In the years since Donald Trump took office, as public violence and white supremacy have intensified, so, too, have violent misogynist groups (incels, for instance). Domestic violence rates soared by 42 percent in the first years of Trump’s presidency. Research has shown that cultures and communities where women are more oppressed, where violence and intimidation of women is high, are more militaristic, more unstable, and more likely to engage in warfare. In the words of what has come to be known as “the Hillary Doctrine” after former Secretary of State Hillary Clinton:
Women’s equality is not just a moral issue, it’s not just a humanitarian issue, it is not just a fairness issue; it is a security issue. It is a prosperity issue and it is a peace issue. … Give women equal rights, and entire nations are more stable and secure. Deny women equal rights, and the instability of nations is almost certain. The subjugation of women is, therefore, a threat to the common security of our world and to the national security of our country.
The violence and unrest, the hatred and division that have bloodied this country since Donald Trump took office in January 2017, are an inevitable consequence of this man and the infectiousness of his beliefs, which he spread in roars across stadiums and in capital letters on social media. It spread person to person, mouth to mouth, hovering in the air, invisible and deadly.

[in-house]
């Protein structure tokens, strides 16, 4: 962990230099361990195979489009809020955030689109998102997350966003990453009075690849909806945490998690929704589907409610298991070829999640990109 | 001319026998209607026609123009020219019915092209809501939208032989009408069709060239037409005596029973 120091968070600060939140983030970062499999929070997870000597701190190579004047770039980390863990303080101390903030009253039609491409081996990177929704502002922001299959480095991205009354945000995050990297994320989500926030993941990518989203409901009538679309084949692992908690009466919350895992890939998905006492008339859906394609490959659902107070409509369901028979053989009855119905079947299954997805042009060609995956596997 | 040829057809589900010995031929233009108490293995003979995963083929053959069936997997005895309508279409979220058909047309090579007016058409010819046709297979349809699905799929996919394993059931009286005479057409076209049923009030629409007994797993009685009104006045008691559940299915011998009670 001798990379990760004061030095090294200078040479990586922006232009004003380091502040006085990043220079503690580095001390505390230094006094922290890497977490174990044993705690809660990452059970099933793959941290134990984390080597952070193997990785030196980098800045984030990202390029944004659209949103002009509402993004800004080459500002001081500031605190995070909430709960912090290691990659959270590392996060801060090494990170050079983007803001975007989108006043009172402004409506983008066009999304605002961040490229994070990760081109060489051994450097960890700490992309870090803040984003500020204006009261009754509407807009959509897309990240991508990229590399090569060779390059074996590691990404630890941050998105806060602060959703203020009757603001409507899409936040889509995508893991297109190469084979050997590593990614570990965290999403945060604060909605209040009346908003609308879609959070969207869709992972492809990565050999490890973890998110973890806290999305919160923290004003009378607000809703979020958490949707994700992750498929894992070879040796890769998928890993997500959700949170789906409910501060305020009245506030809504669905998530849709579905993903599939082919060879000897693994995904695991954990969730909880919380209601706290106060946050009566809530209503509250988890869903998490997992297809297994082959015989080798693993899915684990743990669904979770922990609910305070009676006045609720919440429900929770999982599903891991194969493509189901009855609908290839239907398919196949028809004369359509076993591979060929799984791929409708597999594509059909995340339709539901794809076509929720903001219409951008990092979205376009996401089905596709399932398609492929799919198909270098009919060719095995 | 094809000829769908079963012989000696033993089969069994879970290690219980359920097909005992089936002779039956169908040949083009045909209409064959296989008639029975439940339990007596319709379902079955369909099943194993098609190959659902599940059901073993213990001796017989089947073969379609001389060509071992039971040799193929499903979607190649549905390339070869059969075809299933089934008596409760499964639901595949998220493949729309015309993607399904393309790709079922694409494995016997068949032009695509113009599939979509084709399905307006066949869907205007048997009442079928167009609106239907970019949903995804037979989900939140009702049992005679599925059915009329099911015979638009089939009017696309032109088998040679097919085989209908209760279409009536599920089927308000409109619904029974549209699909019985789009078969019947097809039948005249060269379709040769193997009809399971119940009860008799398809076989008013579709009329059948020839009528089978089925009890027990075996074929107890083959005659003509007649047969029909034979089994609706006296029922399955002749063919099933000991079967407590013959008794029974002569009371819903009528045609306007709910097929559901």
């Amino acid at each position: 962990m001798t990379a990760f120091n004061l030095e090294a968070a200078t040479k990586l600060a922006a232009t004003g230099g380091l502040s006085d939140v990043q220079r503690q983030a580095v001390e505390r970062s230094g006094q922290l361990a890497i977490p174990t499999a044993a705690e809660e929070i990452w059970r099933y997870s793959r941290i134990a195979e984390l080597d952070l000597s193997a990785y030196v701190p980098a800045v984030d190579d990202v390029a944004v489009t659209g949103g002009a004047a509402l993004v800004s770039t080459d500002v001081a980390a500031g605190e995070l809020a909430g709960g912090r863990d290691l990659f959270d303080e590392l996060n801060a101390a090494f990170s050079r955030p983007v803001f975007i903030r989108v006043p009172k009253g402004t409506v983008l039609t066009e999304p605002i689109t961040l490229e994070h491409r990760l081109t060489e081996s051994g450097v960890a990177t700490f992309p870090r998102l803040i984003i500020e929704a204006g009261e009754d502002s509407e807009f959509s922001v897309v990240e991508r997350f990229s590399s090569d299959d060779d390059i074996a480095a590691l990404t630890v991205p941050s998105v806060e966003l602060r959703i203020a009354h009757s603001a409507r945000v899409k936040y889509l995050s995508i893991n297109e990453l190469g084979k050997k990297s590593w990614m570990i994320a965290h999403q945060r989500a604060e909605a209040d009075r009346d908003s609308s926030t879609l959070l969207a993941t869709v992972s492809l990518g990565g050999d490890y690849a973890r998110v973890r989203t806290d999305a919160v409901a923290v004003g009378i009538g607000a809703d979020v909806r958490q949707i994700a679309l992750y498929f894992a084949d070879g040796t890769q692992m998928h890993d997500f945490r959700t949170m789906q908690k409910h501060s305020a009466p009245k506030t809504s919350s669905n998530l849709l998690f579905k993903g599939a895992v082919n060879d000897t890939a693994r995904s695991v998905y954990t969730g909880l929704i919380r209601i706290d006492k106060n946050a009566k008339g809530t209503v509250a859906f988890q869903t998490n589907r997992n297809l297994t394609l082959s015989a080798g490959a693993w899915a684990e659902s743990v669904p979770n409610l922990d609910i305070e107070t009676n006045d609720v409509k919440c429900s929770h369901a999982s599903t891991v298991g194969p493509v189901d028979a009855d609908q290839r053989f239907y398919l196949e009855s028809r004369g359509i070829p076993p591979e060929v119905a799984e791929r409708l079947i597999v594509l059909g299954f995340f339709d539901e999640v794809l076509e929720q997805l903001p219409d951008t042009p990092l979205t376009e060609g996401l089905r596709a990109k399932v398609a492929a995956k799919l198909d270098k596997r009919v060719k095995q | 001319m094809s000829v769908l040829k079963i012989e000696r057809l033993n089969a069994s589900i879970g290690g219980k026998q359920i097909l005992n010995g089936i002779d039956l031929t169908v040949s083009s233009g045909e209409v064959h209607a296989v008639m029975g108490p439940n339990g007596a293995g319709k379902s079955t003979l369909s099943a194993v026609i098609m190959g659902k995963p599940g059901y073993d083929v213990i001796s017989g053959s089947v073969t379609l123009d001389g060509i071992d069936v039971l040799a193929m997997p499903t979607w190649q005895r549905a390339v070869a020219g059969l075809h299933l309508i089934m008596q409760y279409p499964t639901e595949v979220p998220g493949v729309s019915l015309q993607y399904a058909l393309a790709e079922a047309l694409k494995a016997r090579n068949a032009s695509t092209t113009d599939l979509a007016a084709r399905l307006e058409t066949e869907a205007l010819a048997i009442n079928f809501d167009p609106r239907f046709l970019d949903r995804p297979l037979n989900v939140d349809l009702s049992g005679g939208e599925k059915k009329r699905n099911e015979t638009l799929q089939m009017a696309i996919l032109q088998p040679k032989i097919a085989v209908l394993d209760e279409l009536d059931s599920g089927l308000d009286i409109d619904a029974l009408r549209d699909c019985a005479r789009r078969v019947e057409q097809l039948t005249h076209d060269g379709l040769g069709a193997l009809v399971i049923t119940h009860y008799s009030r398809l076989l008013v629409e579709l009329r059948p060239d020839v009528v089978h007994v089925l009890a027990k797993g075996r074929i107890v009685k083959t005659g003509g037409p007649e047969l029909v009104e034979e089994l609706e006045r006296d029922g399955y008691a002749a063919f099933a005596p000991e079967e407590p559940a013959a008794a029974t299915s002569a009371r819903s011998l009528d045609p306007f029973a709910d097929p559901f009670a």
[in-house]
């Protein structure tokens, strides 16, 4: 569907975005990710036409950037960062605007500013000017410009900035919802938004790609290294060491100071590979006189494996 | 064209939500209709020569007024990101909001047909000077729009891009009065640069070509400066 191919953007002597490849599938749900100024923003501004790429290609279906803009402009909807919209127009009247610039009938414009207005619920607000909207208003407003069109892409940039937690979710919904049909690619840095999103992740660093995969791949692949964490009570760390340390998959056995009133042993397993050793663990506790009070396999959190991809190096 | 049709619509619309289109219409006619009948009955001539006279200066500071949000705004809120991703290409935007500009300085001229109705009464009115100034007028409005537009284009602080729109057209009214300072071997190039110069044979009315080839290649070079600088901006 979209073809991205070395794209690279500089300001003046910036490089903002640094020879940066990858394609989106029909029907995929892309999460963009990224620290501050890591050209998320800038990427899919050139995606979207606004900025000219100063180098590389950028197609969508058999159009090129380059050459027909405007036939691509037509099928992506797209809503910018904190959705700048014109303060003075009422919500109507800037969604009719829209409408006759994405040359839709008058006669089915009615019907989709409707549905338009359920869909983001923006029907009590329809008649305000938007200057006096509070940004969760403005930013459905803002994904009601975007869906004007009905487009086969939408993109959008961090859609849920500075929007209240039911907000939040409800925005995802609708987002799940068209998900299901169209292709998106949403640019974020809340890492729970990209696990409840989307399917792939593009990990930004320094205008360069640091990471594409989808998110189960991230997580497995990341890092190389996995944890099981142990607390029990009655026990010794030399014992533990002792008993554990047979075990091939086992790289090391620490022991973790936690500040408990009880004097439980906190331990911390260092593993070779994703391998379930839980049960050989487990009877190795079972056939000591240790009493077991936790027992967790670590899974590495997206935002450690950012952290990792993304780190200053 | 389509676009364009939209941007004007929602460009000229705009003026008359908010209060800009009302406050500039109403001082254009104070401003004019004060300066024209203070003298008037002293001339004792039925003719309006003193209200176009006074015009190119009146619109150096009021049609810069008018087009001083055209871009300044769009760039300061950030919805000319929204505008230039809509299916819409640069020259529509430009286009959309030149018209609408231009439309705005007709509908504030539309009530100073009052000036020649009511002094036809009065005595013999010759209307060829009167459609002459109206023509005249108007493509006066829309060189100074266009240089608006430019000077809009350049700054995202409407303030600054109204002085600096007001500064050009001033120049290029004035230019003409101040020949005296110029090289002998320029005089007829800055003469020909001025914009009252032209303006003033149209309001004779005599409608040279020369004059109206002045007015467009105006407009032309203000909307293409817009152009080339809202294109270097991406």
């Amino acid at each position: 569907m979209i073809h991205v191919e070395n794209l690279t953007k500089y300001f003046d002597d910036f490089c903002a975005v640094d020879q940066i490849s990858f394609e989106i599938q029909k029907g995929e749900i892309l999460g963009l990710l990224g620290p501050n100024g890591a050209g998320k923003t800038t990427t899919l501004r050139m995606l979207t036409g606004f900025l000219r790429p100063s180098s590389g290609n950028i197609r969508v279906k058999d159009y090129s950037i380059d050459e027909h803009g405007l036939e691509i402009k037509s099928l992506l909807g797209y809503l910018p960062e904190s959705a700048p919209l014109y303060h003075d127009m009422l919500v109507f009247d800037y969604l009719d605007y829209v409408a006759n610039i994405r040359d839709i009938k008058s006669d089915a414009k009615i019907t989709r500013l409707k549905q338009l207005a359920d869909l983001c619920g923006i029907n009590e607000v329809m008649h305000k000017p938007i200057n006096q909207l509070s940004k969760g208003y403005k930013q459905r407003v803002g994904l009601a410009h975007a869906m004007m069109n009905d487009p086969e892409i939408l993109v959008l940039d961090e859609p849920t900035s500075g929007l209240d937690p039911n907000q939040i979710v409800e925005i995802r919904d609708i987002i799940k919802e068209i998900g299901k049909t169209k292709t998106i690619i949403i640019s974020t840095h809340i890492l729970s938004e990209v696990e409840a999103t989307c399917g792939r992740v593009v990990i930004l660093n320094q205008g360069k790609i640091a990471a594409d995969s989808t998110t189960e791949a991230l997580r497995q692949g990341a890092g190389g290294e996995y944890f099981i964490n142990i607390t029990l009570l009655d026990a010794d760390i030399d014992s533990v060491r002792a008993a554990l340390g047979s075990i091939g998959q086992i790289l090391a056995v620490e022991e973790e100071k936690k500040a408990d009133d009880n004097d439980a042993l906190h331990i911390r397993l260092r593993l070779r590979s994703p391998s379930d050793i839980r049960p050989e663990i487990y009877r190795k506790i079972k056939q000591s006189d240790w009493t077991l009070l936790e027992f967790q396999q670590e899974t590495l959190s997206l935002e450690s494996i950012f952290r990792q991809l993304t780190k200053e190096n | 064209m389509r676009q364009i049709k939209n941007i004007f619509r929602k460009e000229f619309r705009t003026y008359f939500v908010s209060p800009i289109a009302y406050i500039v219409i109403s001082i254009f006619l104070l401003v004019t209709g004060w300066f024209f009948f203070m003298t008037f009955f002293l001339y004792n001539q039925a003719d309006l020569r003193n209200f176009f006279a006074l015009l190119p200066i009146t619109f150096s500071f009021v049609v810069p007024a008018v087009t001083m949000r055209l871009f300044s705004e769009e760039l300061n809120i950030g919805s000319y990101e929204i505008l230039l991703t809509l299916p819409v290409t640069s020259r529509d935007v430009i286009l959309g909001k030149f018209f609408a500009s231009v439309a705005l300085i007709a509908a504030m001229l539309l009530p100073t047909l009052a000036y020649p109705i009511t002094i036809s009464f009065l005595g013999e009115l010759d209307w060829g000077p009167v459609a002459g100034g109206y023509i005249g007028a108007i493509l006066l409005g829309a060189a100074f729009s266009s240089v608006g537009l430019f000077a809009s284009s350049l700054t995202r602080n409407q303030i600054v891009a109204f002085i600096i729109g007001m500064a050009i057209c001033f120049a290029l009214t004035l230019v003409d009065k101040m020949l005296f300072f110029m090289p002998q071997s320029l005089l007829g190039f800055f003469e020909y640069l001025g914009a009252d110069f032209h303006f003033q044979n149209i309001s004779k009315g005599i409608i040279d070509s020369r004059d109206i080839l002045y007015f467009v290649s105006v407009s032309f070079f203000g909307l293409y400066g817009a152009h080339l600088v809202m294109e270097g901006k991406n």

To be clear, like all extremists, the thugs who swarmed the Capitol on Jan. 6, and the barbarians with their Tiki torches on the streets of Charlottesville, Virginia, in August 2017, have their own agency. No one forced them there. But it was Trump who incited them, who urged on their aggressive hypermasculinity to fight for the honor of their leader, their people—just as jihadist leaders like Osama bin Laden and Anwar al-Awlaki have done. Which is why, as Joe Biden prepares to take the reins of this deeply damaged, divided country, he will have to put this kind of extremism and radicalization at the top of his agenda, just as American lawmakers did in the aftermath of 9/11.
And there is real work to be done. Massive changes must be made in homeland security, in the way we approach domestic terrorism. To begin to recover from Trumpism, we also need to change the ways we educate our children, rethink our handling of social media, and above all, work to improve the rates of literacy across the nation, perhaps particularly around our understanding of the news. And that’s just for starters.
Nonetheless, I carry a deep belief that Joe Biden, this champion of women’s rights, with America’s first female vice president at his side, is just the man we need for this moment. Biden, after all, is someone whose empathy is legend. That empathy is sure to infuse America’s breath the way Trumps violence did before. It will change the tone we use with one another. It becomes the stilling force.
This is not to say that I believe this will be enough on its own to turn the tide. But if Trump’s narcissistic rage and calls for violence could incite the events of Jan. 6, Biden’s empathy, his justice, his humanity, can lead us out again.